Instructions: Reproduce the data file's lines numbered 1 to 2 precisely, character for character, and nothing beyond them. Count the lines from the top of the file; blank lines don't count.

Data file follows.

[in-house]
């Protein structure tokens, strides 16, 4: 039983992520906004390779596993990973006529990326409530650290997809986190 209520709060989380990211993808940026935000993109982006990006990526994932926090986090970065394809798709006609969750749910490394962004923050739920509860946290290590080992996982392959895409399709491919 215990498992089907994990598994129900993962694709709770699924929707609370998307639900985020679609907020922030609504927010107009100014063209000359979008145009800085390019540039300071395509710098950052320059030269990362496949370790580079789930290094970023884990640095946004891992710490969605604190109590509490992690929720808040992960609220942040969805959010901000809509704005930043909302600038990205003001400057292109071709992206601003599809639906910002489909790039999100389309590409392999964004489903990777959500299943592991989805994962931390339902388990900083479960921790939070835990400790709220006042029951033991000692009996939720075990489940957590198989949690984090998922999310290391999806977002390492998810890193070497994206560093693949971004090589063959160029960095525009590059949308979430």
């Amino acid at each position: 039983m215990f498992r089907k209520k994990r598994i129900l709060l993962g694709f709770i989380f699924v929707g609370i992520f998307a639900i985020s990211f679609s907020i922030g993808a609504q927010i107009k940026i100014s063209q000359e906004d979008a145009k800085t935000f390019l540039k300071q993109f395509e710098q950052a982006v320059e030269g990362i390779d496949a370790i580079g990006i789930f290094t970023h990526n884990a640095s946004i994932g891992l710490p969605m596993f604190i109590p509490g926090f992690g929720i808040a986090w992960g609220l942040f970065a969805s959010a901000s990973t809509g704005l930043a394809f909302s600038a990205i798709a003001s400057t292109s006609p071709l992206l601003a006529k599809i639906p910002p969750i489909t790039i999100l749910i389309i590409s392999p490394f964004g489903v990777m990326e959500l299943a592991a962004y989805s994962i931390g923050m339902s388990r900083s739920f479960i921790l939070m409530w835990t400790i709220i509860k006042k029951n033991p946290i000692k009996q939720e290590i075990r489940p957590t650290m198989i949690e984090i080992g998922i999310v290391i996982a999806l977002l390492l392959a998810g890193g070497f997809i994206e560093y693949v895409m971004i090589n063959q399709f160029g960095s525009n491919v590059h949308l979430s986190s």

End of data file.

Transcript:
[in-house]
């Protein structure tokens, strides 16, 4: 039983992520906004390779596993990973006529990326409530650290997809986190 209520709060989380990211993808940026935000993109982006990006990526994932926090986090970065394809798709006609969750749910490394962004923050739920509860946290290590080992996982392959895409399709491919 215990498992089907994990598994129900993962694709709770699924929707609370998307639900985020679609907020922030609504927010107009100014063209000359979008145009800085390019540039300071395509710098950052320059030269990362496949370790580079789930290094970023884990640095946004891992710490969605604190109590509490992690929720808040992960609220942040969805959010901000809509704005930043909302600038990205003001400057292109071709992206601003599809639906910002489909790039999100389309590409392999964004489903990777959500299943592991989805994962931390339902388990900083479960921790939070835990400790709220006042029951033991000692009996939720075990489940957590198989949690984090998922999310290391999806977002390492998810890193070497994206560093693949971004090589063959160029960095525009590059949308979430």